Building Success in Aesthetics

By Alan Adams / 08 Jan 2019

Business coach and author Alan Adams shares his step-by-step protocol for establishing what’s important to you and your clinic and how to build upon your success

It’s natural to compare yourself to others, particularly in such a niche market like aesthetics. Sometimes it can feel like your competitors are doing so much better than you, all while making things look so easy, with a big list of happy patients and a growing bottom line. Yet many clinics, like any business, can struggle to grow their portfolio, often face pressures with the day-to-day management and operations, experience problem staff and a crippling workload. In this article, I discuss how important it is to define what success means to you and how you, as an aesthetic professional, can build on this using my trademarked protocol, DEPTH.

Defining success

As with any individual who comes to your clinic for treatment, success to one aesthetic professional will be completely different to another, and it ultimately comes down to what’s important to you on a personal level – outside of the business. It might be that you want an award that recognises your contribution to your industry and to your patients, or you might see success as being financially free and having more time. You might be a self-starter in the industry whose idea of ultimate success is building a clinic with a £5 million turnover, or success to you may be seeing a patient’s life change because of the work that you have done.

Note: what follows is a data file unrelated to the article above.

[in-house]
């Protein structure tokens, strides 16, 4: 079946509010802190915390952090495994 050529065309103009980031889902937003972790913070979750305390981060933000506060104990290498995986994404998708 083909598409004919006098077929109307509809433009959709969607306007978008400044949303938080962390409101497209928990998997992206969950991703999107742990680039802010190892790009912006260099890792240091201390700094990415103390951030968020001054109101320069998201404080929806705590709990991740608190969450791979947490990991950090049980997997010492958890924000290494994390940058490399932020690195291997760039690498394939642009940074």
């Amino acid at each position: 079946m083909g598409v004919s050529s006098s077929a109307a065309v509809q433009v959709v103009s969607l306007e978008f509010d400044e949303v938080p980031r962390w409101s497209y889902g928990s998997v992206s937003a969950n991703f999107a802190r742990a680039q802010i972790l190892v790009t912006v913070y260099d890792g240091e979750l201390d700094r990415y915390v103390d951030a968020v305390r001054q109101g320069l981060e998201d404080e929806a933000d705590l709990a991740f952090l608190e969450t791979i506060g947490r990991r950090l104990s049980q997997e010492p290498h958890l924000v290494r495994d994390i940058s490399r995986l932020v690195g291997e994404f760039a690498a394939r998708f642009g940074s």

Whatever it looks like, it’s about turning your dream into a reality and reminding yourself why you started out in aesthetics in the first place. But despite many individuals across all areas of business having the biggest, boldest ideas of personal success, many don’t get there because they haven’t put in the effort to make things happen or they simply don’t know where to start. In this hugely competitive sector, it’s vital that not only do you have a clear idea of what success is to you, but that you don’t lose sight of it, and you work on the small things every day.

Many of my clients have experienced some difficulty in building success, which is why I developed a system which helped them to navigate their way through it. Below I discuss my DEPTH protocol, which focuses on five key areas of an aesthetic business owner.

D is for destination

This is very much the ‘why’ and it comes first because it focuses on you, your life, and your dreams, as well as the life that you want your family to have.

I often ask my clients to think about the type of house they want to live in one day, how many days a week they want to work, what car they want to drive, how much family time they want, and what type of hobbies and personal interests they want to have. It’s critical to get this absolutely nailed, and to develop a very clear picture of the end goal. Not only does it keep us motivated when we’re en route, but it also helps us to understand where we are right now, and what needs to be done to help us get to our destination.

What amazes me in terms of general business, is how many owners make the mistake of not having this end goal absolutely crystal clear. To make your destination stick, figure out what motivates you the most – some people are more visually-stimulated so will benefit from seeing it in front of them every day on a white board, others will find that writing it down and re-reading it is easier. Whatever works best, use your calendar to prompt you to revisit it often and remind yourself why you’re doing what you’re doing.

E is for exploration